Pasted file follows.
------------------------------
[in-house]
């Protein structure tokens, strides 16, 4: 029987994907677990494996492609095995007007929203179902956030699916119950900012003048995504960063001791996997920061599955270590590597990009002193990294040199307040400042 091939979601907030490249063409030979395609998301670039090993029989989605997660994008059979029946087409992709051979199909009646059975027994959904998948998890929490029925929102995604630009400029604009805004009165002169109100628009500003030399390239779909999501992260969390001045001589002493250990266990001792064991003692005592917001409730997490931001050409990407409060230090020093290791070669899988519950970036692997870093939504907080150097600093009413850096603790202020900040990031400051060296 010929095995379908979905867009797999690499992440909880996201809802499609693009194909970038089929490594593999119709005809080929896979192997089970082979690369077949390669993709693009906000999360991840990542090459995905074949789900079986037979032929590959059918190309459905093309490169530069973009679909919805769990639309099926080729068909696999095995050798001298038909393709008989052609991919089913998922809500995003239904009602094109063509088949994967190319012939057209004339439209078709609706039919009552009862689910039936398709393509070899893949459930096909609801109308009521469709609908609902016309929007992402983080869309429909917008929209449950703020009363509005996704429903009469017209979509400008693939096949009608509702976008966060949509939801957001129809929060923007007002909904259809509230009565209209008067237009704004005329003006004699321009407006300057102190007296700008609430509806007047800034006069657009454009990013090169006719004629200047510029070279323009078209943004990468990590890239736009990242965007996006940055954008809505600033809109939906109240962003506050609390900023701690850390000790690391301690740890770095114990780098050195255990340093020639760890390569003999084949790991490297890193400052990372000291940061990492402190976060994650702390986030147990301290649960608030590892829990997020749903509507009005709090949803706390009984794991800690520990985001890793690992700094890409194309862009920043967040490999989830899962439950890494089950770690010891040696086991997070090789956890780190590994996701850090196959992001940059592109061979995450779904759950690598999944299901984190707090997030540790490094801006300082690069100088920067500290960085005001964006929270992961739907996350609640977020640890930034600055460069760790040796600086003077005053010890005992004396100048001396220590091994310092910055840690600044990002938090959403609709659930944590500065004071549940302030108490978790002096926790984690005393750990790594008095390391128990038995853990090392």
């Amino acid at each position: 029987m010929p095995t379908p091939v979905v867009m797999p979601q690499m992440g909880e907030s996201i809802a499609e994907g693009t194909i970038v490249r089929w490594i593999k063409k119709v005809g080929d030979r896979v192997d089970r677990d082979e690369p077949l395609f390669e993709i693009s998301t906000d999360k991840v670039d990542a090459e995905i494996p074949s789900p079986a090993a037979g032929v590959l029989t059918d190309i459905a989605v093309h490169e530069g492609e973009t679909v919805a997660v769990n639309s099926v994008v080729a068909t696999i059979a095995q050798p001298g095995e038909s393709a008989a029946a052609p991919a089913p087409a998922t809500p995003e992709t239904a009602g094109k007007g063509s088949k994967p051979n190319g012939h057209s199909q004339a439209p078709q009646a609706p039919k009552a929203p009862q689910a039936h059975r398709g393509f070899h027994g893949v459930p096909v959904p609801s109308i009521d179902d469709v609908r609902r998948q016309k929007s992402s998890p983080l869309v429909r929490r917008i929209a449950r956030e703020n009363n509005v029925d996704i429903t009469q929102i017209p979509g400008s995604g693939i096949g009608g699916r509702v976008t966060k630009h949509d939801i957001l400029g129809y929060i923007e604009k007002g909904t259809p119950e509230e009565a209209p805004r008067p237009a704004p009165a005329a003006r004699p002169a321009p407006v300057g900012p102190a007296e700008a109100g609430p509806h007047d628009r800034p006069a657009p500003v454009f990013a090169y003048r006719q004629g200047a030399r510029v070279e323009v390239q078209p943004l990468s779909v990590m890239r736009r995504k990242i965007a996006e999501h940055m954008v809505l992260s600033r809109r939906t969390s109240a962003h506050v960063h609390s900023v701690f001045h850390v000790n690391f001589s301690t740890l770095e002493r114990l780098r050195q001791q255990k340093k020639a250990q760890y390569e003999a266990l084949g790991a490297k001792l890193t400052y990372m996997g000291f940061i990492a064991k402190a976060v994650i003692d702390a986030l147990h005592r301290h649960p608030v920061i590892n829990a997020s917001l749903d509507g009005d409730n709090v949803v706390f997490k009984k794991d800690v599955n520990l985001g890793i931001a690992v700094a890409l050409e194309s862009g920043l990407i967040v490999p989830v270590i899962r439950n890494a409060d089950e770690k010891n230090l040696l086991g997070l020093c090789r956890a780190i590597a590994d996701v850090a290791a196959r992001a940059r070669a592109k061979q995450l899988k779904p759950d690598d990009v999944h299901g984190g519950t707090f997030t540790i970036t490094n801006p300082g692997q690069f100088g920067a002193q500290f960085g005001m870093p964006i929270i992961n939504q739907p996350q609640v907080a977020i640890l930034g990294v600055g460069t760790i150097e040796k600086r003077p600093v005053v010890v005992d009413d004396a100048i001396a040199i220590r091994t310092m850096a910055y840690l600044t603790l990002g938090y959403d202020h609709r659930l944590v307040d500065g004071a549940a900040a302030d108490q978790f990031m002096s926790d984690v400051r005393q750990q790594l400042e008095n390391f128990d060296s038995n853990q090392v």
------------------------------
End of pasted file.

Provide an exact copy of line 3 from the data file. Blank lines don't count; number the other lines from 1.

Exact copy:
């Amino acid at each position: 029987m010929p095995t379908p091939v979905v867009m797999p979601q690499m992440g909880e907030s996201i809802a499609e994907g693009t194909i970038v490249r089929w490594i593999k063409k119709v005809g080929d030979r896979v192997d089970r677990d082979e690369p077949l395609f390669e993709i693009s998301t906000d999360k991840v670039d990542a090459e995905i494996p074949s789900p079986a090993a037979g032929v590959l029989t059918d190309i459905a989605v093309h490169e530069g492609e973009t679909v919805a997660v769990n639309s099926v994008v080729a068909t696999i059979a095995q050798p001298g095995e038909s393709a008989a029946a052609p991919a089913p087409a998922t809500p995003e992709t239904a009602g094109k007007g063509s088949k994967p051979n190319g012939h057209s199909q004339a439209p078709q009646a609706p039919k009552a929203p009862q689910a039936h059975r398709g393509f070899h027994g893949v459930p096909v959904p609801s109308i009521d179902d469709v609908r609902r998948q016309k929007s992402s998890p983080l869309v429909r929490r917008i929209a449950r956030e703020n009363n509005v029925d996704i429903t009469q929102i017209p979509g400008s995604g693939i096949g009608g699916r509702v976008t966060k630009h949509d939801i957001l400029g129809y929060i923007e604009k007002g909904t259809p119950e509230e009565a209209p805004r008067p237009a704004p009165a005329a003006r004699p002169a321009p407006v300057g900012p102190a007296e700008a109100g609430p509806h007047d628009r800034p006069a657009p500003v454009f990013a090169y003048r006719q004629g200047a030399r510029v070279e323009v390239q078209p943004l990468s779909v990590m890239r736009r995504k990242i965007a996006e999501h940055m954008v809505l992260s600033r809109r939906t969390s109240a962003h506050v960063h609390s900023v701690f001045h850390v000790n690391f001589s301690t740890l770095e002493r114990l780098r050195q001791q255990k340093k020639a250990q760890y390569e003999a266990l084949g790991a490297k001792l890193t400052y990372m996997g000291f940061i990492a064991k402190a976060v994650i003692d702390a986030l147990h005592r301290h649960p608030v920061i590892n829990a997020s917001l749903d509507g009005d409730n709090v949803v706390f997490k009984k794991d800690v599955n520990l985001g890793i931001a690992v700094a890409l050409e194309s862009g920043l990407i967040v490999p989830v270590i899962r439950n890494a409060d089950e770690k010891n230090l040696l086991g997070l020093c090789r956890a780190i590597a590994d996701v850090a290791a196959r992001a940059r070669a592109k061979q995450l899988k779904p759950d690598d990009v999944h299901g984190g519950t707090f997030t540790i970036t490094n801006p300082g692997q690069f100088g920067a002193q500290f960085g005001m870093p964006i929270i992961n939504q739907p996350q609640v907080a977020i640890l930034g990294v600055g460069t760790i150097e040796k600086r003077p600093v005053v010890v005992d009413d004396a100048i001396a040199i220590r091994t310092m850096a910055y840690l600044t603790l990002g938090y959403d202020h609709r659930l944590v307040d500065g004071a549940a900040a302030d108490q978790f990031m002096s926790d984690v400051r005393q750990q790594l400042e008095n390391f128990d060296s038995n853990q090392v």